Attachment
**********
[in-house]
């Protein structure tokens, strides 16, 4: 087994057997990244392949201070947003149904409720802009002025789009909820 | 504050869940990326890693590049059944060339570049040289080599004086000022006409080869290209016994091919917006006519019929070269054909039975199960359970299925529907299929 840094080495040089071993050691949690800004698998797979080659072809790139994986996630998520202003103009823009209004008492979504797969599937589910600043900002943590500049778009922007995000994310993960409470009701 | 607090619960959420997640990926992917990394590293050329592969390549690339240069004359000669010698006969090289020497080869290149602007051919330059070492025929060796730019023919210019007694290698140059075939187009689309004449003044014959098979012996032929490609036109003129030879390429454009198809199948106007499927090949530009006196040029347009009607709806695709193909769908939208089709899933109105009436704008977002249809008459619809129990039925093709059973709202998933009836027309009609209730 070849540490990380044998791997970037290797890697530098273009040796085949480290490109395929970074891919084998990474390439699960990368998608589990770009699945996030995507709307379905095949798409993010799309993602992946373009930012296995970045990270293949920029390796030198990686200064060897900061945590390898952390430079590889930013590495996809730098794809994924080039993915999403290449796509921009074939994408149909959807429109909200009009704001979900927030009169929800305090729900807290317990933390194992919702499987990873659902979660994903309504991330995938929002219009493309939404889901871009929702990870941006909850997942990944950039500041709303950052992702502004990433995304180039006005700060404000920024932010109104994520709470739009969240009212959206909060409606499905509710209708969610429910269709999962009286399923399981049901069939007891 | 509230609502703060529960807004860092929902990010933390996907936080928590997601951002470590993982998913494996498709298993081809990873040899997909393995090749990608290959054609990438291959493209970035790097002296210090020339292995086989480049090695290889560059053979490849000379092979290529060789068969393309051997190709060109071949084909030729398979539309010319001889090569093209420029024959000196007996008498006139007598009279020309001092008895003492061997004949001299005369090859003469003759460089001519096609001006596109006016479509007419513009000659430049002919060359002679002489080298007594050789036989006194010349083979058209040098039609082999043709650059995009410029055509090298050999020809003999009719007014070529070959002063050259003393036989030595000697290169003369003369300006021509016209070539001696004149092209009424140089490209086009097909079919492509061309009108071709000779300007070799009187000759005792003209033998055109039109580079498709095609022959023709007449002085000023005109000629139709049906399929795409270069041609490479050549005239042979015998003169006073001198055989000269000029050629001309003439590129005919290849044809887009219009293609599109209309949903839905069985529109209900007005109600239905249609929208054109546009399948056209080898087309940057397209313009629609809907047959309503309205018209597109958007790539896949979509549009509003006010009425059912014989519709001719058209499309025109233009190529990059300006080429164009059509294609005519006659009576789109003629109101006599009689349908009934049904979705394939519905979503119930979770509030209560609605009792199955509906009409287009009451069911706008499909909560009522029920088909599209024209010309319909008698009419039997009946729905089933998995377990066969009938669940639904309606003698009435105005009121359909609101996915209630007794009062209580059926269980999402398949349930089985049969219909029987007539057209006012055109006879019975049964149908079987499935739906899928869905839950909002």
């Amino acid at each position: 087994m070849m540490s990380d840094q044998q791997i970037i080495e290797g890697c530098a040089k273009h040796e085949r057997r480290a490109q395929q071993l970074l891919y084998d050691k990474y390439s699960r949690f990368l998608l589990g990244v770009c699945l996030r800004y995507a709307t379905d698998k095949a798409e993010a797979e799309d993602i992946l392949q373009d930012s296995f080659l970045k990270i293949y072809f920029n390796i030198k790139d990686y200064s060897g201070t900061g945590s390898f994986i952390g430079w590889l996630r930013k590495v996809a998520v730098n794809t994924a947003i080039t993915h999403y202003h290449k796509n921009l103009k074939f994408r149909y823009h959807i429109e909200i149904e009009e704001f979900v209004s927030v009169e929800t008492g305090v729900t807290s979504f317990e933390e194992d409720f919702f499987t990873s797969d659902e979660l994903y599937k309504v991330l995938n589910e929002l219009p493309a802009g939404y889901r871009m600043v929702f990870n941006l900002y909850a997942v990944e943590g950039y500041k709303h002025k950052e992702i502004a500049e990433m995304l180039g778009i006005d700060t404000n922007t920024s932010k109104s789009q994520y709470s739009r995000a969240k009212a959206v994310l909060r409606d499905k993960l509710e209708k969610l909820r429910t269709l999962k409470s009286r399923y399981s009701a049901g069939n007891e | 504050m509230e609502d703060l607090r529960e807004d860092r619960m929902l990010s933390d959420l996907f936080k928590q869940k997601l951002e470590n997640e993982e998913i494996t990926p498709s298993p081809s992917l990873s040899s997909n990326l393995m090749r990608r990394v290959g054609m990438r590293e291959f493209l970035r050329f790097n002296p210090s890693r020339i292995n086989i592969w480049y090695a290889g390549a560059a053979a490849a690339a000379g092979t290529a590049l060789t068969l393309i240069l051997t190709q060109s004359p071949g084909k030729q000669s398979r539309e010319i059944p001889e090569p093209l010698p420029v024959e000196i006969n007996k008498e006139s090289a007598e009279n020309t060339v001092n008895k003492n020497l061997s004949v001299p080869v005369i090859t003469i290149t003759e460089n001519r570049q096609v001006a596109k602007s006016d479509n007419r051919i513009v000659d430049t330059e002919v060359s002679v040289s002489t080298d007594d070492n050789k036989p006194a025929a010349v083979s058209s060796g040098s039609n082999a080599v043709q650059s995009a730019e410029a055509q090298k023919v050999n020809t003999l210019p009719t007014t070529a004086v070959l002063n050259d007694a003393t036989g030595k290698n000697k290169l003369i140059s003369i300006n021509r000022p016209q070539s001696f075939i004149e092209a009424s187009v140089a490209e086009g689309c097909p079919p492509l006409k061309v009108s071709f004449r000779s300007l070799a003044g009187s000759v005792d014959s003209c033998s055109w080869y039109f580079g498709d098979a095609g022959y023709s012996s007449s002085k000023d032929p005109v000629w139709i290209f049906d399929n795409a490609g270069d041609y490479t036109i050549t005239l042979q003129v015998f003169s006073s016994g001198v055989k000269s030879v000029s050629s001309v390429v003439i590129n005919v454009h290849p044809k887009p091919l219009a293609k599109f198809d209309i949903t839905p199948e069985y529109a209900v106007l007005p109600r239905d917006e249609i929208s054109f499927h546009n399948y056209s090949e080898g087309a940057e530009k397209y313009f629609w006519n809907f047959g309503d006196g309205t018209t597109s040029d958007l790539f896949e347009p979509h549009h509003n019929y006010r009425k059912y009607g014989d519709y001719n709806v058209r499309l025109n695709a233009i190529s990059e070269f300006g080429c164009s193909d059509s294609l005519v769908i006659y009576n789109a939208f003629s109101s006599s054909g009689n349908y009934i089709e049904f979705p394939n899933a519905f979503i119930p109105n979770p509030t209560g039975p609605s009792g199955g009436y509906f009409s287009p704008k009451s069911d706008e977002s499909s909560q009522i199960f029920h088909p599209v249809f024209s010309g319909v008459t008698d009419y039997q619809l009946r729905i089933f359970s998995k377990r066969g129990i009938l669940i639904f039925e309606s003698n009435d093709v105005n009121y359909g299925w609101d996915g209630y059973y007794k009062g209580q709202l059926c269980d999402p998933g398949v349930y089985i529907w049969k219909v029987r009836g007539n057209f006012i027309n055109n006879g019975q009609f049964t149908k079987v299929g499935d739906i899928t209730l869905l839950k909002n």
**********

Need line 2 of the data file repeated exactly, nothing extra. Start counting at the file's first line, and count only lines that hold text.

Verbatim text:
């Protein structure tokens, strides 16, 4: 087994057997990244392949201070947003149904409720802009002025789009909820 | 504050869940990326890693590049059944060339570049040289080599004086000022006409080869290209016994091919917006006519019929070269054909039975199960359970299925529907299929 840094080495040089071993050691949690800004698998797979080659072809790139994986996630998520202003103009823009209004008492979504797969599937589910600043900002943590500049778009922007995000994310993960409470009701 | 607090619960959420997640990926992917990394590293050329592969390549690339240069004359000669010698006969090289020497080869290149602007051919330059070492025929060796730019023919210019007694290698140059075939187009689309004449003044014959098979012996032929490609036109003129030879390429454009198809199948106007499927090949530009006196040029347009009607709806695709193909769908939208089709899933109105009436704008977002249809008459619809129990039925093709059973709202998933009836027309009609209730 070849540490990380044998791997970037290797890697530098273009040796085949480290490109395929970074891919084998990474390439699960990368998608589990770009699945996030995507709307379905095949798409993010799309993602992946373009930012296995970045990270293949920029390796030198990686200064060897900061945590390898952390430079590889930013590495996809730098794809994924080039993915999403290449796509921009074939994408149909959807429109909200009009704001979900927030009169929800305090729900807290317990933390194992919702499987990873659902979660994903309504991330995938929002219009493309939404889901871009929702990870941006909850997942990944950039500041709303950052992702502004990433995304180039006005700060404000920024932010109104994520709470739009969240009212959206909060409606499905509710209708969610429910269709999962009286399923399981049901069939007891 | 509230609502703060529960807004860092929902990010933390996907936080928590997601951002470590993982998913494996498709298993081809990873040899997909393995090749990608290959054609990438291959493209970035790097002296210090020339292995086989480049090695290889560059053979490849000379092979290529060789068969393309051997190709060109071949084909030729398979539309010319001889090569093209420029024959000196007996008498006139007598009279020309001092008895003492061997004949001299005369090859003469003759460089001519096609001006596109006016479509007419513009000659430049002919060359002679002489080298007594050789036989006194010349083979058209040098039609082999043709650059995009410029055509090298050999020809003999009719007014070529070959002063050259003393036989030595000697290169003369003369300006021509016209070539001696004149092209009424140089490209086009097909079919492509061309009108071709000779300007070799009187000759005792003209033998055109039109580079498709095609022959023709007449002085000023005109000629139709049906399929795409270069041609490479050549005239042979015998003169006073001198055989000269000029050629001309003439590129005919290849044809887009219009293609599109209309949903839905069985529109209900007005109600239905249609929208054109546009399948056209080898087309940057397209313009629609809907047959309503309205018209597109958007790539896949979509549009509003006010009425059912014989519709001719058209499309025109233009190529990059300006080429164009059509294609005519006659009576789109003629109101006599009689349908009934049904979705394939519905979503119930979770509030209560609605009792199955509906009409287009009451069911706008499909909560009522029920088909599209024209010309319909008698009419039997009946729905089933998995377990066969009938669940639904309606003698009435105005009121359909609101996915209630007794009062209580059926269980999402398949349930089985049969219909029987007539057209006012055109006879019975049964149908079987499935739906899928869905839950909002």